CANASTOTA, N.Y.—The once-proclaimed “baddest man on the planet” fumbled for words that wouldn’t come. Sylvester Stallone knew exactly what Mike Tyson was feeling.
Both were inducted in the International Boxing Hall of Fame on Sunday, Tyson for his reign as heavyweight champion of the world, Stallone for his “Rocky” movie series, and the fans turned out in droves on a rainy, overcast afternoon.
Thousands packed every corner of the induction grounds, and Tyson was no match for the emotion of the moment.
“I’ve got to be goofy about this or I’ll get emotional up here,” Tyson warned before trying to honor the late trainer Cus D’Amato, who became his legal guardian after Tyson’s mother died and taught him the finer points of the sweet science in a gym in Catskill, N.Y., just a 2 1/2 -hour drive from the Hall of Fame.
D’Amato died in 1985, the year before the hard-punching Tyson knocked out WBC champion Trevor Berbick in the second round to become the youngest heavyweight champ in history at age 20.
“All this stuff started when I met Cus, and Bobby Stewart (a social worker and boxing fan who introduced Tyson to D’Amato),” Tyson said. “I was in reform school because I was always robbing people.
“All my life I watched these guys. I look at them different,” Tyson said as he looked around at a dais that included hometown heroes Carmen Basilio and Billy Backus, Jake LaMotta, Leon Spinks, George Chuvalo, and Marvin Hagler, among others. “Why would I want to be like these guys I always say. I don’t know.
Tyson paused briefly—the crowd erupted in “Come on Mike!”—and then he tried in vain to continue.
“Oh, man,” Tyson said. “I have to take my time with this because there’s other guys up here, you know. When I met Cus, we talked a little bit about money, but we wanted to be great fighters.
“Hey guys, I can’t even finish this stuff. Thank you. Thank you,” Tyson said, then sat down.
If anyone could understand the 44-year-old Tyson’s mind-set, it was Stallone, who penned the script about an underdog boxer from Philadelphia named Rocky Balboa and then played the part in the movies. “Rocky” was released in 1976 and was nominated for 10 Academy Awards, winning best picture, best director and best film editing.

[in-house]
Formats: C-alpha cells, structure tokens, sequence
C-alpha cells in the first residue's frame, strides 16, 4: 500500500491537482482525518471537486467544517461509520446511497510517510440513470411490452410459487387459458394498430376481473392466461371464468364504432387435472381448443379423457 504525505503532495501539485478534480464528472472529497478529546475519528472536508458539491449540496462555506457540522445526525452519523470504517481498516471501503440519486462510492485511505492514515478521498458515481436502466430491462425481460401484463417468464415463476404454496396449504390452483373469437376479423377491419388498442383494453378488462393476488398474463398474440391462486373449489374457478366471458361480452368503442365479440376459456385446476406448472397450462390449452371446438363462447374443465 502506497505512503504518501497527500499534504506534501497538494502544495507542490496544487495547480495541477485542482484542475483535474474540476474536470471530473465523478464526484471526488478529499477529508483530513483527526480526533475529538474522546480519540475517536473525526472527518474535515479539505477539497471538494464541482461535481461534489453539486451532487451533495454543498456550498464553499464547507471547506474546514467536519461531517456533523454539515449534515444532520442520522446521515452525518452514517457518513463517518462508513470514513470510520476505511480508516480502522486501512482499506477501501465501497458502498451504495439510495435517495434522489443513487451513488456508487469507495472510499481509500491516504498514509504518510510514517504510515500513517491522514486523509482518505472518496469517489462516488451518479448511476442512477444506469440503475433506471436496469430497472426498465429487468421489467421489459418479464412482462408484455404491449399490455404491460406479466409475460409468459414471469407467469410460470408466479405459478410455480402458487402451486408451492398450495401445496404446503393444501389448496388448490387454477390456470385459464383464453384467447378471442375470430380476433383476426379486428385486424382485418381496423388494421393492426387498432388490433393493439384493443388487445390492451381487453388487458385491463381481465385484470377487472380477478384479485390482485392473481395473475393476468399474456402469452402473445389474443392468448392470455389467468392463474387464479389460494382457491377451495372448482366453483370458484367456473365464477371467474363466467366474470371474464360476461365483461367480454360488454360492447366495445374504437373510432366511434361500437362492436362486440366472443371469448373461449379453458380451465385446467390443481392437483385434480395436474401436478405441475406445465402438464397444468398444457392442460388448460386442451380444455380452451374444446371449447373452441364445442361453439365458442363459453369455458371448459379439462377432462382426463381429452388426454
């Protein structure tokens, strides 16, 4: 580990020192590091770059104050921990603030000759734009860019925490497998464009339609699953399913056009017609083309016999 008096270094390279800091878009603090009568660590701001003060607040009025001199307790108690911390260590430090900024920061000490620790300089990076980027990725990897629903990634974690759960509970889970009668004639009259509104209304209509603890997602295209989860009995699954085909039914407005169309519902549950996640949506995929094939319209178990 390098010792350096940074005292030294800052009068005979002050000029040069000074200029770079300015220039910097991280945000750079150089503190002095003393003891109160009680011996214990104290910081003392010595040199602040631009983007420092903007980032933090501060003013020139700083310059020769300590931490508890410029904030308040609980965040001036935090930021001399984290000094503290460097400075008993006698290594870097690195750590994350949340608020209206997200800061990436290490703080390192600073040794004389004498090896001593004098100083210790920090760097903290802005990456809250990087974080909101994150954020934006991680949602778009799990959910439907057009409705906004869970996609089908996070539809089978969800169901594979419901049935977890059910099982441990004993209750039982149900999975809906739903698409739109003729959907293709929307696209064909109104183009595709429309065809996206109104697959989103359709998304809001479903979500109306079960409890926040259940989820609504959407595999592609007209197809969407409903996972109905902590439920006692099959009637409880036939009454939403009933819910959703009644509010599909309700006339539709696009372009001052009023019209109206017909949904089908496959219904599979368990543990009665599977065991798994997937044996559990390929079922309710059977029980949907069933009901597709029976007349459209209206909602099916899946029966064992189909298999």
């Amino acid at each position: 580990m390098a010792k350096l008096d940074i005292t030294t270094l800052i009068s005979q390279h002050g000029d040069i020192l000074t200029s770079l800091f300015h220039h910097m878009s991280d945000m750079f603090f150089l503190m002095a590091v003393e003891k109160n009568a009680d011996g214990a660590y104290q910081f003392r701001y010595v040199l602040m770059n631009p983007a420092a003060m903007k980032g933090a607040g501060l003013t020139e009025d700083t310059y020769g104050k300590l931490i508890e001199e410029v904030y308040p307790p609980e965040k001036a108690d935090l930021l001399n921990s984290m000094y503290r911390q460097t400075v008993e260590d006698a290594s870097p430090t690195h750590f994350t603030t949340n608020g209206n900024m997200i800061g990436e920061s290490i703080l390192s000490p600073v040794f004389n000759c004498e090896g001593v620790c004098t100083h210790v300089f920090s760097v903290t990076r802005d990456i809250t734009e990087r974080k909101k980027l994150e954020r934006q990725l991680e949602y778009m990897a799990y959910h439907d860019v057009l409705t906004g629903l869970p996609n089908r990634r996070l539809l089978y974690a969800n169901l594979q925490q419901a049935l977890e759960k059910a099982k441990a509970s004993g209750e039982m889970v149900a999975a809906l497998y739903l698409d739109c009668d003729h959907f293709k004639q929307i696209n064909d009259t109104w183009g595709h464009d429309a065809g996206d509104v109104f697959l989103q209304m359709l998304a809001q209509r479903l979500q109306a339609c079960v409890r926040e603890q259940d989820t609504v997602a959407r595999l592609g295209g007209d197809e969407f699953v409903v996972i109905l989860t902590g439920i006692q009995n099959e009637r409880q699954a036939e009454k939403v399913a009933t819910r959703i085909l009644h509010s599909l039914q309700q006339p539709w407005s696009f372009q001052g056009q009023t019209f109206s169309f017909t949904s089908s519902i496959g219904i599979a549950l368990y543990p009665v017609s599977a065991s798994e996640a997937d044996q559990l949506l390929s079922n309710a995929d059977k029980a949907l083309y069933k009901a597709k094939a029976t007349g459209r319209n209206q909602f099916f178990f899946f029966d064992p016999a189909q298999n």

“Rocky” made Stallone what he is today and captured boxing’s heart from the outset. Every induction weekend is punctuated by the theme song from “Rocky,” and on this day it seemed a little bit louder than usual as it blared over the loudspeakers when the honorees made their way onstage.
“I’ve never pretended to be a boxer. I don’t possess those skills,” said Stallone, who skipped the annual pre-induction parade because of security concerns. “What I do think I have is an understanding of what goes on outside the ring. Outside the ring is sometimes maybe an even bigger struggle than what goes on inside the ring, and I was able to capture that. Then I believe that you can identify more with the fighter.”
Stallone paused as the crowd erupted again.
“More than that, you also realize that our life is a constant battle,” Stallone said. “Sometimes I write things that may seem a little sentimental, but I truly believe it’s not how hard you can hit—it’s how hard you can get hit and keep moving forward because that’s really what makes the difference in your life.”
Stallone also wrote five other movies based on the Rocky Balboa character and in 2006 was awarded the Boxing Writers Association of America award for “Lifetime Cinematic Achievement in Boxing.”
“There is special reverence for me,” Stallone said. “They are the greatest athletes in the world. They are our connection to the past and our way to the future. They are the guys that go in there and take the blows and show that if you really put it out there on the line, you are a champion. You may not be the champion of the world, but you’ll be the champion of your life.
“And Yo Adrian, I did it!” Stallone shouted in closing, repeating one of the more famous lines from the movie.
Mexican champ Julio Cesar Chavez, Russian-born junior welterweight Kostya Tszyu, Mexican trainer Ignacio “Nacho” Beristain, and referee Joe Cortez also were inducted.
Chavez, who grew up in an abandoned railroad car with his five sisters and four brothers, became a three-division champion, registering 88 knockouts before retiring with a professional record of 107-6-2.
“My induction into the Hall of Fame is not for me, it’s for all of you and all of Mexico,” Chavez said through an interpreter in a brief speech.
Posthumous honorees enshrined included: bantamweight Memphis Pal Moore, light heavyweight champion Jack Root, and middleweight Dave Shade in the old-timer category; British heavyweight John Gully in the pioneer category; promoter A.F. Bettinson; and former BBC broadcaster Harry Carpenter.
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